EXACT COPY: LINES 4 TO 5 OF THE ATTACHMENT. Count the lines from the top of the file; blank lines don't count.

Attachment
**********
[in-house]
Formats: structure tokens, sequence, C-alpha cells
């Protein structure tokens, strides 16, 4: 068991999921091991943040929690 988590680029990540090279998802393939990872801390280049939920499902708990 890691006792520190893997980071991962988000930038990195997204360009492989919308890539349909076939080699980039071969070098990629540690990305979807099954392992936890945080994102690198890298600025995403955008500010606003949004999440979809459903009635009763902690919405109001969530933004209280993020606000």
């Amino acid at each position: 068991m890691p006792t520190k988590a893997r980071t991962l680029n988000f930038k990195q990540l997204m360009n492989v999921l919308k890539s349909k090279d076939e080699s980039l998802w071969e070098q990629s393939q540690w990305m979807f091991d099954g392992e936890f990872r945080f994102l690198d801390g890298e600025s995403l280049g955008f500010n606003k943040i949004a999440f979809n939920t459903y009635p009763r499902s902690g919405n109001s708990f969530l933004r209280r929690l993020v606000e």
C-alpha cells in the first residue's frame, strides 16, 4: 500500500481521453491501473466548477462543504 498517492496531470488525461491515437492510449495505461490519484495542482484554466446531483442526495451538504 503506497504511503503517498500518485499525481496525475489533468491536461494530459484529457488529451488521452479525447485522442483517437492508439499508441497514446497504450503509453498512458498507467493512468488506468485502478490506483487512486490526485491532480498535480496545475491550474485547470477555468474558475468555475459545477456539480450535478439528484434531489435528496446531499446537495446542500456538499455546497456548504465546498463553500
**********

């Amino acid at each position: 068991m890691p006792t520190k988590a893997r980071t991962l680029n988000f930038k990195q990540l997204m360009n492989v999921l919308k890539s349909k090279d076939e080699s980039l998802w071969e070098q990629s393939q540690w990305m979807f091991d099954g392992e936890f990872r945080f994102l690198d801390g890298e600025s995403l280049g955008f500010n606003k943040i949004a999440f979809n939920t459903y009635p009763r499902s902690g919405n109001s708990f969530l933004r209280r929690l993020v606000e």
C-alpha cells in the first residue's frame, strides 16, 4: 500500500481521453491501473466548477462543504 498517492496531470488525461491515437492510449495505461490519484495542482484554466446531483442526495451538504 503506497504511503503517498500518485499525481496525475489533468491536461494530459484529457488529451488521452479525447485522442483517437492508439499508441497514446497504450503509453498512458498507467493512468488506468485502478490506483487512486490526485491532480498535480496545475491550474485547470477555468474558475468555475459545477456539480450535478439528484434531489435528496446531499446537495446542500456538499455546497456548504465546498463553500